Monday night I watched The Family Stone on television. It stars Sarah Jessica Parker, Luke Wilson, Diane Keaton. And my girl Rachel McAdams is in it. I love her. I think she's fabulous.
Well, when I first saw this movie I was a bit ambivalent about it. There are so many different stories, not a lot of focus. At first glance it's a great ensemble movie-movies that get together a bunch of great actors and since everyone is just as great as the next the story doesn't really go anywhere.
Anyways, the other night I watched it for the second time. There was nothing else on. The Rachel Zoe Project was already over... :) The movie is okay. My main problem with it is that the family only works in Hollywood. There is way too much dysfunction for this family to be in the real world. Not that dysfunction does not exist-it does. But there is no way a family where two of the brothers basically switch lovers does not affect future family gatherings. And then there's the line from the mother character (played by Keaton) who says to Meredith (played by Parker) that she prayed for a homosexual son. In fact would have loved all of her three sons to be gay. Uptight Parker of course does not understand.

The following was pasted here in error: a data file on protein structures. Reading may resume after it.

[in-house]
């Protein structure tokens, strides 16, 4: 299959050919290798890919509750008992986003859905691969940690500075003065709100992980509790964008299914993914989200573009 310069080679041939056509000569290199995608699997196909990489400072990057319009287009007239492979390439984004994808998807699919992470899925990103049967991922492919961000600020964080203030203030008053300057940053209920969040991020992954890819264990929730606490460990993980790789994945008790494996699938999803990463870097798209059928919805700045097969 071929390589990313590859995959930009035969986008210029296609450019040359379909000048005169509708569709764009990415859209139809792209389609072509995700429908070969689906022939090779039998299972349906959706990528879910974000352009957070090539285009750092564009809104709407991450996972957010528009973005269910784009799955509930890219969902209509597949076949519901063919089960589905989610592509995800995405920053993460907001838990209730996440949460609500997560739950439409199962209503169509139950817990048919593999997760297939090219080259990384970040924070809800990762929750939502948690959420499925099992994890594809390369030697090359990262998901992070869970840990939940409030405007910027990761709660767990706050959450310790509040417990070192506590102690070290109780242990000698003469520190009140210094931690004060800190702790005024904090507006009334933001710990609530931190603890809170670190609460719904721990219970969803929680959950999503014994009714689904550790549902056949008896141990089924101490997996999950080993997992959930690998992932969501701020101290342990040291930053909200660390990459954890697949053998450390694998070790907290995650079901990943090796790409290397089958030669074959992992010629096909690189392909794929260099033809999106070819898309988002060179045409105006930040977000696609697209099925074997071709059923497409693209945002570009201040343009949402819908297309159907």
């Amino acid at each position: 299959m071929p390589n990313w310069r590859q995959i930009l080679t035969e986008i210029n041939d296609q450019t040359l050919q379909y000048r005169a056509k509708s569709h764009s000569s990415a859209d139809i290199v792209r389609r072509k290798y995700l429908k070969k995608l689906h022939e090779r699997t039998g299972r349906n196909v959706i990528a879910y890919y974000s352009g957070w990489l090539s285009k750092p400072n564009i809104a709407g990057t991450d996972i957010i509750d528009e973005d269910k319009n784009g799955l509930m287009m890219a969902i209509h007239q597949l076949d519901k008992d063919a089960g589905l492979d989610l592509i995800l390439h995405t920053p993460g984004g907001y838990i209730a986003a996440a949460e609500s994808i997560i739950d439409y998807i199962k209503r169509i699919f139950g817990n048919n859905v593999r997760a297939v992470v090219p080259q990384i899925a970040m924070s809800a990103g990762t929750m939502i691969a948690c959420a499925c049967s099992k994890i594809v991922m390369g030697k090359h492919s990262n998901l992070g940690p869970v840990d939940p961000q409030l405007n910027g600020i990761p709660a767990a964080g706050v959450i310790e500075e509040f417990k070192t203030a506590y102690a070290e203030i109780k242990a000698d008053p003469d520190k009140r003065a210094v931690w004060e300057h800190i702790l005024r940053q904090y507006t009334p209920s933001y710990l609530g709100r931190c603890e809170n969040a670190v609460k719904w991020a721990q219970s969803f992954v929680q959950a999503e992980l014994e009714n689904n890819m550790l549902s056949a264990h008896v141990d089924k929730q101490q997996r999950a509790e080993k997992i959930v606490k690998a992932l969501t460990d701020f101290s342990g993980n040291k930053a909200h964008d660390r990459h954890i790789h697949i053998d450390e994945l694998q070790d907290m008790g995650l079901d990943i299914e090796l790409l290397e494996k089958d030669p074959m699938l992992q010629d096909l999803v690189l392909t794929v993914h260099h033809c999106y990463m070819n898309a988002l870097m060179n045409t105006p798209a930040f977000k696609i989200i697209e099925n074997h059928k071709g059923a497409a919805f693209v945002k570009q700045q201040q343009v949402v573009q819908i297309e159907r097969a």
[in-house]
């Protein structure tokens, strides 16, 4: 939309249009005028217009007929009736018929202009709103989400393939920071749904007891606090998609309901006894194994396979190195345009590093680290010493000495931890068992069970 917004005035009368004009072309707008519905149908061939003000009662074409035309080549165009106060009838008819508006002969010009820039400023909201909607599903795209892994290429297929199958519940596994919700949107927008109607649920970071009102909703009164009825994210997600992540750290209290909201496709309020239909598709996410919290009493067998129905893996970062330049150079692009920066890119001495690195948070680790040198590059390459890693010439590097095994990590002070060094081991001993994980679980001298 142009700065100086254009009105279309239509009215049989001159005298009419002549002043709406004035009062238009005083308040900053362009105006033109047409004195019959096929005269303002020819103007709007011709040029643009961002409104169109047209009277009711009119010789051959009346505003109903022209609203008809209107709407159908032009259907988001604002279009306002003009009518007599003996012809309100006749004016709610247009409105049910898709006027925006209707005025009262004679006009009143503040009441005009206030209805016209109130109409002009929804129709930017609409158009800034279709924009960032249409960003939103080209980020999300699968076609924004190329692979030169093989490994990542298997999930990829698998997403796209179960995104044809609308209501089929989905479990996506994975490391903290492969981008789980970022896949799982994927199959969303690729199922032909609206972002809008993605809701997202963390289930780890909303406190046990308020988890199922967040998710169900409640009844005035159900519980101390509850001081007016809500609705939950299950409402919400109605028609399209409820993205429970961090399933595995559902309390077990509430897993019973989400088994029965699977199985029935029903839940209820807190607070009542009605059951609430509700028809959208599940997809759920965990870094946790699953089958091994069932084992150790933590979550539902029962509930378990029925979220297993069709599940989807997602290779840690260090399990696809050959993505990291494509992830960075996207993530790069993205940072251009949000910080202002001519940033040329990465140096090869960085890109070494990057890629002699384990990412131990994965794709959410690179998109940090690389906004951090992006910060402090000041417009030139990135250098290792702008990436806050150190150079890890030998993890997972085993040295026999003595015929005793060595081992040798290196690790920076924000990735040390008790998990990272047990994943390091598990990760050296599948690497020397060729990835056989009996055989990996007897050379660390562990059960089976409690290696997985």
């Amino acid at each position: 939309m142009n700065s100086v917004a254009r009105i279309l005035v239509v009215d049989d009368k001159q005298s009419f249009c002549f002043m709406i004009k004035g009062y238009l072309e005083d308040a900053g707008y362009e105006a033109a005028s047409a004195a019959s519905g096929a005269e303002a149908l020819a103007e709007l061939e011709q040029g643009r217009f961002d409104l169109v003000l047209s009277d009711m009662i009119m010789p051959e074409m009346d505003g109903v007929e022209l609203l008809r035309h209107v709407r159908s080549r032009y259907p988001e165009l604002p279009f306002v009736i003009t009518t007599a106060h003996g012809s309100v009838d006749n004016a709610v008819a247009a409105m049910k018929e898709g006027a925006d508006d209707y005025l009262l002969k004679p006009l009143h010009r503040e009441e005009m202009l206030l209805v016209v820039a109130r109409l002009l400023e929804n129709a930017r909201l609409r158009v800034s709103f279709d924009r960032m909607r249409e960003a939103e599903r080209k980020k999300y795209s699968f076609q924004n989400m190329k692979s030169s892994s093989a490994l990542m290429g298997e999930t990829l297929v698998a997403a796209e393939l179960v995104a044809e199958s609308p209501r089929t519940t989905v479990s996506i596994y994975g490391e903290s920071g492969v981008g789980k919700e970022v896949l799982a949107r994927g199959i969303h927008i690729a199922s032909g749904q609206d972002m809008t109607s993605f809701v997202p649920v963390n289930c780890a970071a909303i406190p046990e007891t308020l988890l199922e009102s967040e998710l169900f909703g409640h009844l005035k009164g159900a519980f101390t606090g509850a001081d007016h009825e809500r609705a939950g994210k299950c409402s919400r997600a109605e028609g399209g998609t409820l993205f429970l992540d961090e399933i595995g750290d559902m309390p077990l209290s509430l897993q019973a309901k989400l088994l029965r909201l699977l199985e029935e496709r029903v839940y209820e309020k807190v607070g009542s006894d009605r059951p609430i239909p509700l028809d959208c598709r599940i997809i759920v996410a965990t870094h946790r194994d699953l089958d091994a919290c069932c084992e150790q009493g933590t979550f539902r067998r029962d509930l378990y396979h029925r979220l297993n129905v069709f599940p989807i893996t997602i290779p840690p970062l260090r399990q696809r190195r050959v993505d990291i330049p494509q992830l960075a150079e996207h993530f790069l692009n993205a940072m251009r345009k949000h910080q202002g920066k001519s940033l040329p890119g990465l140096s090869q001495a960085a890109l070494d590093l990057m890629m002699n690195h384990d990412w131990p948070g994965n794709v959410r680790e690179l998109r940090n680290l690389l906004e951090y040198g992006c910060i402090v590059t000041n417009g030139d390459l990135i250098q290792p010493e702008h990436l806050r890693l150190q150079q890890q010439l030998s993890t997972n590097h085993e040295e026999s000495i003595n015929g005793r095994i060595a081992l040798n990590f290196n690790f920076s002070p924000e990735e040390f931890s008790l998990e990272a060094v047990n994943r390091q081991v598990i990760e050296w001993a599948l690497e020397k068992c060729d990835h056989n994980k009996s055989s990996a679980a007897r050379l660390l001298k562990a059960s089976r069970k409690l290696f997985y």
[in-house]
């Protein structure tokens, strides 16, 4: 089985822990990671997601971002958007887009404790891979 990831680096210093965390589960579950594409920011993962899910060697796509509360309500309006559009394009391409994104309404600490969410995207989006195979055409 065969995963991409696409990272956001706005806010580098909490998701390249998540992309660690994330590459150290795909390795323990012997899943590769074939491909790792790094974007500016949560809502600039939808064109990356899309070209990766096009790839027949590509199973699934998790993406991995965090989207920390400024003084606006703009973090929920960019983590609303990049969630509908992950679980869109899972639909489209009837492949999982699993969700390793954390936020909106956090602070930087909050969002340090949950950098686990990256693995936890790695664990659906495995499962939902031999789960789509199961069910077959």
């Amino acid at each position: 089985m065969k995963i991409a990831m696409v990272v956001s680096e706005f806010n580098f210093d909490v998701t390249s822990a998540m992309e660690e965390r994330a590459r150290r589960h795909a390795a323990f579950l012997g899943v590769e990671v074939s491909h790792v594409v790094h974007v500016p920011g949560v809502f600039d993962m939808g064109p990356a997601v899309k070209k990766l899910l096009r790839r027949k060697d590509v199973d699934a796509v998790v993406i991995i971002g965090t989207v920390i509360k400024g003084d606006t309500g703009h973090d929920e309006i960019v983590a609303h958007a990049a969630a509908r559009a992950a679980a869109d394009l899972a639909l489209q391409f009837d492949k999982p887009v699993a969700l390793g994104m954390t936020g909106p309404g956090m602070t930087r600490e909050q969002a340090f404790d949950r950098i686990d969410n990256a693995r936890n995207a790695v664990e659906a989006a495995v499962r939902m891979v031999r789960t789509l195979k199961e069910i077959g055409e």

Personally, neither can I. I understand that our children will be subject to some ridicule because of their faith. Maybe I have that in common with the Keaton character, however misguided she is. (Or perhaps she would say that I am misguided...)
The Family Stone is evidence that there is a new style of Hollywood ending. Whereas the movies prior to the 1960's specialized in a super fantastic endings, with the leads falling in love, family's pulling together, good virtue being exhibited and praised, nowadays Hollywood endings are not just unrealistic but also extremely far-fetched. Gay couples do not have the blessings of families a lot of the time. A brother falling in love with and stealing another brother's lover is not cool. And if the leads do fall in love, they very rarely get married. Instead the ending will stop at sleeping with each other after one has confessed to loving the other. As if that's enough to sustain a commitment. And we're supposed to buy it!
Hollywood has been marketing dysfunction as normalcy for way too long and I for one am sick of buying into it.